Last week saw thousands of students and recent graduates flock to the gradireland Summer Fair in the RDS to meet with graduate employers, further study providers and start-ups. It was a great event with lots of advice on hand, both for those who know exactly where they want to go and for those who need a little bit of direction!
Of course the burning question for everyone who attended the fair is what do you do next, particularly for those of you in job hunting mode? You took the first step at the fair by meeting different employers and (hopefully!) impressing them with your skills and enthusiasm. It can be difficult to figure out how, and when, to follow up with these contacts but that’s where we come in! Follow our tips below and you’ll be on your way to your ideal graduate job in no time.
The likelihood is that you spoke with a myriad of different organisations at the Summer Fair, but some organisations and opportunities will appeal to you more than others. As always, it’s important that you consider what fits best with the career path you’d like to pursue. This will help you to focus on which organisations you definitely want to follow up with and which just had the really great free stuff!
Once you have reviewed the organisations you talked to at the event and selected those you want to follow up with, write down the details and at least one follow up action for each employer. This could be writing a short introductory email and sending along your CV, or it could be that you need to research the organisation more before you make any speculative contact.
The good news is that employers are used to being ‘followed up’ by students and graduates after events such as the Summer Fair – in fact, in most cases, they actually expect it. The important thing here is to follow up in an appropriate manner and to stand out from the other messages they will be receiving. The fair was last week so it’s about now that you should be getting in touch, if you haven’t already.
If you have a personal contact (e.g. email@example.com rather than firstname.lastname@example.org), use it. It’s important to remember though that this person is likely to receive many emails from people just like you, in addition to their day-to-day emails! Be polite, be friendly, but keep it business-like. Imagine how many people he/she talked to that day, so your email will probably serve as a second introduction to yourself. Don’t presume the employer remembers any specifics about what was discussed, and use this opportunity to suggest, briefly, why their organisation is where you want to work.
An introduction like this is fine; “Thanks for taking the time to talk at the gradireland Summer Fair in the RDS last week, it was really interesting and made me realise that I’m really interested in a career with (name of employer). As I mentioned on the day, my degree focused on elements which I believe would make me suited for this role, such as….”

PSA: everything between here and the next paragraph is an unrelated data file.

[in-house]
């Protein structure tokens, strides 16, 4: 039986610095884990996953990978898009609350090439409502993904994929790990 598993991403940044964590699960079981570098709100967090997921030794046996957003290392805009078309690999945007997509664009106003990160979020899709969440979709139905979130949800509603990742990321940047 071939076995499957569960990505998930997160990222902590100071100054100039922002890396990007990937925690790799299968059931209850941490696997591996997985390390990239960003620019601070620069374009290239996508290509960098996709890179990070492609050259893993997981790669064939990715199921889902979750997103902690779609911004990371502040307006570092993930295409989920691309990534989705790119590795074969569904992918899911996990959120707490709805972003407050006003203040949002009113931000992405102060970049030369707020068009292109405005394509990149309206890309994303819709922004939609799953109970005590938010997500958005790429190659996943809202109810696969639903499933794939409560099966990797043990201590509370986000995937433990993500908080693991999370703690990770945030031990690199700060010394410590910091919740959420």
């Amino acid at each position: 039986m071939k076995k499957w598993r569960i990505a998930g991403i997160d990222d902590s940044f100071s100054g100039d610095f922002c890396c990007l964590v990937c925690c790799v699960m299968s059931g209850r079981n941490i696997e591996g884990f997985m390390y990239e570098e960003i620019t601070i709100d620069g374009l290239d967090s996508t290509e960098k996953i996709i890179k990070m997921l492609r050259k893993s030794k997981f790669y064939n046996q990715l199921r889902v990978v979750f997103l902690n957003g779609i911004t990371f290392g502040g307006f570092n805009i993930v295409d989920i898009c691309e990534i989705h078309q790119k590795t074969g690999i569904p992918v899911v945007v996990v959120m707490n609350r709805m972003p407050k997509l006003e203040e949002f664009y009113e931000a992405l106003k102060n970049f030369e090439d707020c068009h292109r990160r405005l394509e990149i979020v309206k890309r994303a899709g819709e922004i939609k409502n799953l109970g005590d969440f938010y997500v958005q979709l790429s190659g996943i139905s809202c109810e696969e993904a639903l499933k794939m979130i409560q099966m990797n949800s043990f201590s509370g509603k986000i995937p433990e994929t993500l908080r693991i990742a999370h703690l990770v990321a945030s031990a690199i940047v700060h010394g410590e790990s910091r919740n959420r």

As with any job though, make sure you tailor your email for each employer. Don’t spam every email address you got with the same letter, it’s a recipe for disaster! It doesn’t matter if you’ve already given the employer your CV at the fair, send it on again, highlighting where and why you believe it makes you a good candidate for an available position.
End your correspondence with a suggestion of future contact, such as; “If it suits, I’ll give you a call next week to discuss?” Remember, be eager, but if you don’t hear back, wait, try to contain your frustration and remember that if you have a good CV for the role, have done your research properly and there is a role available, the recruiter will be likely be in touch, whether you are ultimately successful or not.
Using social media
Social media affords an easy way of building a professional relationship with employers. But be careful, on two fronts. Firstly, as we have written about before, make sure your social media presence is something that you would be happy for employers to see, and that includes all platforms, not just LinkedIn. Also, LinkedIn is great for research, but don’t try and connect with potential employers in advance of an interview or just after writing to them; it’s not good etiquette and will likely seem far too forward.
No matter the format you use for getting in touch, remember the basics; manners. Thank people for their time, be grateful for their advice and always be respectful. If you do this, invest in your research and be creatively persistent in your approach, your careers fair ‘follow up’ could be very successful indeed.
Remember you can also research employers on the gradireland website for even more information on what different employers are like.